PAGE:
We’ve put together six advisory panels of folks with lived experience, of black folks, indigenous folks, of family members of people with lived experience, of service providers. We secured a contract with the City of Toronto to do a whole bunch of community consultations. We did eighteen town halls, 120 individual interviews, and two large surveys over a period of about three months. We spoke with black folks, indigenous folks, deaf folks, autistic folks, folks experiencing homelessness, folks with developmental disabilities, high school students, lots of people whose voices are not typically heard in building these kinds of services but who we identified as really important because they’re often the people who are using these services.
We spoke to close to 1,000 people and we put together a 92-page report outlining our proposed model, both in terms of all the consultations we’d done, what we were hearing from the community, and in terms of the research we’d done on what we see as the best practices internationally and what works in other cities. We basically proposed to the city that they build a civilian-led mental health emergency service that would be staffed by mental health workers and peer supporters from the communities they serve that would be integrated into 911 dispatch as well as accessible through its own three-digit number, because we know that some folks are not — they don’t trust the 911 dispatch system and they want another number to call.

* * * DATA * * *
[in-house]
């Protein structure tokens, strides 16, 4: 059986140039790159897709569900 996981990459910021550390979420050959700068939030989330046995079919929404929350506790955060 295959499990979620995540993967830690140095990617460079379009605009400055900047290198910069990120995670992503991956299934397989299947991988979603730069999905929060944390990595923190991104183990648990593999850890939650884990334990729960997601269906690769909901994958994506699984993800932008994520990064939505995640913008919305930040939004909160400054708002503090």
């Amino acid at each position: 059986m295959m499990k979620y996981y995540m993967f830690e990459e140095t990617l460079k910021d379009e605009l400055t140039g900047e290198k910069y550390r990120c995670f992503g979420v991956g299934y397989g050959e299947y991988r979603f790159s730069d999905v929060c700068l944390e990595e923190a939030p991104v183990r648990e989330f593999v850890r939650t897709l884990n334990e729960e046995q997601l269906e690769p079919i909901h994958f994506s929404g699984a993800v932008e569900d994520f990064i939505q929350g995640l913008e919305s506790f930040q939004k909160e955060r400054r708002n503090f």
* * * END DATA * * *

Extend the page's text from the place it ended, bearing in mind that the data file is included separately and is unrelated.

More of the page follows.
But we also know that 911 is the number that people know and 911 is — it’s really important if you want to divert calls away from the police that you’re able to divert them at the source and the source is 911. We recommended that these new teams be available 24/7 across the city with immediate response times just like other emergency services; just like police, just like fire, just like ambulance. Our vision is that these civilian-led teams will replace police response to mental health crisis. Where we’re at with that now is we’re doing a lot of political networking. We’re working with the city to advocate for this model and the model that we’ve proposed has I think to this point been mostly adopted by the city and their propose — or by the city staff we’re working with and this proposal is going to go to city council in Toronto in early February and it’s gonna be voted on. There’s a pilot that is being planned to start in January, 2022. So, we’re excited.
MEXIE: Wow, that’s absolutely fantastic. Yeah, that’s so exciting. Sorry, did you say that up until May of this year it was still just you and Asante but then since…